I have never been a huge TV watcher. I have a few key shows that I follow, but I spend most of my time reading, playing video/computer games, etc. It’s not that I don’t like TV, I just never feel like I have the time to devote to it. Usually when I start watching a show, it’s because something about one of the characters hooks me.
When I started watching House, it was for his sarcasm. When I started watching Bones, it was the banter between the two lead characters. On Buffy the Vampire Slayer, it was the blend of humour and great character development. On The Big Bang Theory, it was Sheldon Cooper.
There are also several shows that I avoided for years because of the hype. I have the same tendency with books — when there is too much hype surrounding it, I automatically assume it can’t possibly live up to it. As a result, I tend to be pretty late to the party when it comes to popular books and shows since I generally wait until most of the hype dies down before even picking up the book for the first time.
For years, I avoided watching Gilmore Girls because every time I saw clips on TV, I only ever saw Lorelai and I found her pretty irritating. After having the show highly recommended to me by several good friends (and getting access to Netflix), I decided to give it a fair shot and I discovered that I have never related more strongly to a TV character than I did to Rory Gilmore, at least in certain scenes.
Case in point:
This is definitely taken to an extreme, but I’ve had this kind of issue when packing a bag for a vacation. I have a tendency to take at least 2 more books than I would actually reasonably be able to finish in time. Whether on vacation or at home, I seem to have consistent problem with overestimating how much I will have time to read. I never seem to have an accurate sense of how much free time I have or how long a book will take me.
Another case in point:
MRS. VERDINAS: We’ve been concerned about your social behavior here at school.
RORY: What about it?
MRS. VERDINAS: You don’t seem to interact much with the other students.
RORY: I do sometimes. In class, all the time.
MRS. VERDINAS: But rarely outside of class. At lunch, you’re always by yourself.
RORY: That’s when I catch up on my reading.
MRS. VERDINAS: And that walkman, it makes you very unapproachable.
I couldn’t find the clip to go with it, but it is another scene from the same episode as the clip above. Mrs. Verdinas, a school counsellor, pulls Rory aside after finding her once again reading alone in the cafeteria, and starts questioning her social skills. Essentially, the argument they try to make is because Rory prefers to read during her lunch hour, there must be something wrong with her. Later on, her mother goes to speak to the headmaster about the accusation:
LORELAI: Well, I wanted to talk to you about Rory and uh, this ridiculous accusation about her being a loner and how that’s somehow something bad.
HEADMASTER: Well, it is bad.
LORELAI: No, it’s not bad, it’s just her. I raised Rory to do what she wants as long as it doesn’t hurt anyone else. And I don’t see how her reading a book or listening to a walkman is hurting anyone.
HEADMASTER: It’s hurting her.
LORELAI: I respectfully disagree.
As someone who has been told my whole life that I should be “louder” or “talk more” or that I need to “get out more,” it was great to see a character on TV who was in the same boat and who didn’t automatically try to change herself to fit other people’s views. While I can understand the importance of having appropriate social skills and being able to comfortably interact, all Rory was doing was reading during the little free time she had during her day. I see nothing wrong with choosing to spend her limited time in the way that she chooses, and I easily would have made the same choice.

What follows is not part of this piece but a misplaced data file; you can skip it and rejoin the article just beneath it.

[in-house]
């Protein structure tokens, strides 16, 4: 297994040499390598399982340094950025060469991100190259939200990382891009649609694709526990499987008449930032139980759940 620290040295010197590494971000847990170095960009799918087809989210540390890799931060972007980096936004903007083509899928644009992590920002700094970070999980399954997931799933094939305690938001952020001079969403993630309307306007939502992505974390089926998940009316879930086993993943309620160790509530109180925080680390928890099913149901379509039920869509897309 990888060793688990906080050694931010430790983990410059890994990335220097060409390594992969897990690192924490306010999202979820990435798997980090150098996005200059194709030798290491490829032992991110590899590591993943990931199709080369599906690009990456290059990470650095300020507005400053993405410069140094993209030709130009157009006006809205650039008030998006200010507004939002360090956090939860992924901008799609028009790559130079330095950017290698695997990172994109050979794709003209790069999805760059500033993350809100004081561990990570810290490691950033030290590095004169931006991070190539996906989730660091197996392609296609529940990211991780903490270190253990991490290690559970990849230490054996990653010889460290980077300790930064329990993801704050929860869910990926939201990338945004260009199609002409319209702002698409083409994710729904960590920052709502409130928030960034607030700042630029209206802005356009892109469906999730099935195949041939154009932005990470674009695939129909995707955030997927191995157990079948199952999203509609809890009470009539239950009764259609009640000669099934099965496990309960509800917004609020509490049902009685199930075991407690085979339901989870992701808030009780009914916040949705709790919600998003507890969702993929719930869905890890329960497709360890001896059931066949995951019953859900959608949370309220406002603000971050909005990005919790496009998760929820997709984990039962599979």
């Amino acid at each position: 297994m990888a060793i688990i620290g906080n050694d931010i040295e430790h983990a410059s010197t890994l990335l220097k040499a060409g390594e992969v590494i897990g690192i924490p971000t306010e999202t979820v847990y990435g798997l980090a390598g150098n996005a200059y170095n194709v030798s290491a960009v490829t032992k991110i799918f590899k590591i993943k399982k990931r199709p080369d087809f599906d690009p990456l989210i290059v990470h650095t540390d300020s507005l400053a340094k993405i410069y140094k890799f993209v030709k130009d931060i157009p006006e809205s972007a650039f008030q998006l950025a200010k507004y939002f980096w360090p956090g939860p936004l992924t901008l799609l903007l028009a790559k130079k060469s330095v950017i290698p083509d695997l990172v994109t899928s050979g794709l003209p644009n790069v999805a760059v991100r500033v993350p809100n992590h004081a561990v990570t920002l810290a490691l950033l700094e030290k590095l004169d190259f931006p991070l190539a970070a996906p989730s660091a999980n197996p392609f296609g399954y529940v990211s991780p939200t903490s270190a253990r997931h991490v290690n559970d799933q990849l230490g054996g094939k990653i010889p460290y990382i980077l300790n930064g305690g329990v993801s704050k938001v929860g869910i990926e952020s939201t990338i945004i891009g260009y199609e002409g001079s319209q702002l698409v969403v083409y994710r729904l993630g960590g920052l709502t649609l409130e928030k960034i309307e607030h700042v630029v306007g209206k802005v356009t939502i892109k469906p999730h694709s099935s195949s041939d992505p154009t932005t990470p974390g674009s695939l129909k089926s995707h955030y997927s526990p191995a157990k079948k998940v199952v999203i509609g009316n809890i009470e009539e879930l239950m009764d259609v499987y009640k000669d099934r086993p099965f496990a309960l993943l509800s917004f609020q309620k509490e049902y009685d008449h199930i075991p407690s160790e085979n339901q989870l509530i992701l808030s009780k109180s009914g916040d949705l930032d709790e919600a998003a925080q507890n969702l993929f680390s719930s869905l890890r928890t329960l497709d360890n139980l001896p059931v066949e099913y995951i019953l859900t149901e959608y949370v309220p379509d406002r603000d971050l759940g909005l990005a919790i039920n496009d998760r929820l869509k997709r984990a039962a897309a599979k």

I work in a field where I am constantly around people all day. I’ve always been a very introverted person and there are times where I just need some time away from everyone to recharge. I don’t necessarily have to be totally alone. I don’t mind if others are in the room having a conversation among themselves, but I wouldn’t necessarily want or even feel the need to be included in every conversation. I’ve often found that people find it strange that I don’t want to participate in debates or many of the random discussions that come up. Although I’d say I’m a decent writer, I have a much harder time expressing myself verbally without time to prepare in advance. I am perfectly content to sit back and listen to the discussion, and if I have something that I really want to say, then I’ll say it.
It was an issue for me all through school as well. From elementary school all the way up until university and college, I was constantly told that I was “too quiet” and that I “needed” to participate more in class. I even had a teacher pull me aside once and basically say that I was essentially depriving the class of my knowledge by not speaking up more — a statement that I take serious issue with, and that I will go into in a future post if people are interested. For all the talk in schools about different learning styles, I didn’t necessarily feel very respected. My schools seemed to value one kind of student — the outgoing, highly social type.
As I said above, I understand that good social skills are important in “the real world” but I think we need to broaden the definition of what these kinds of skills entail. We shouldn’t view the Rory Gilmores of the world as a problem just because they choose to read instead of talk during their break, and we shouldn’t necessarily see a person sitting alone as a person who has a problem.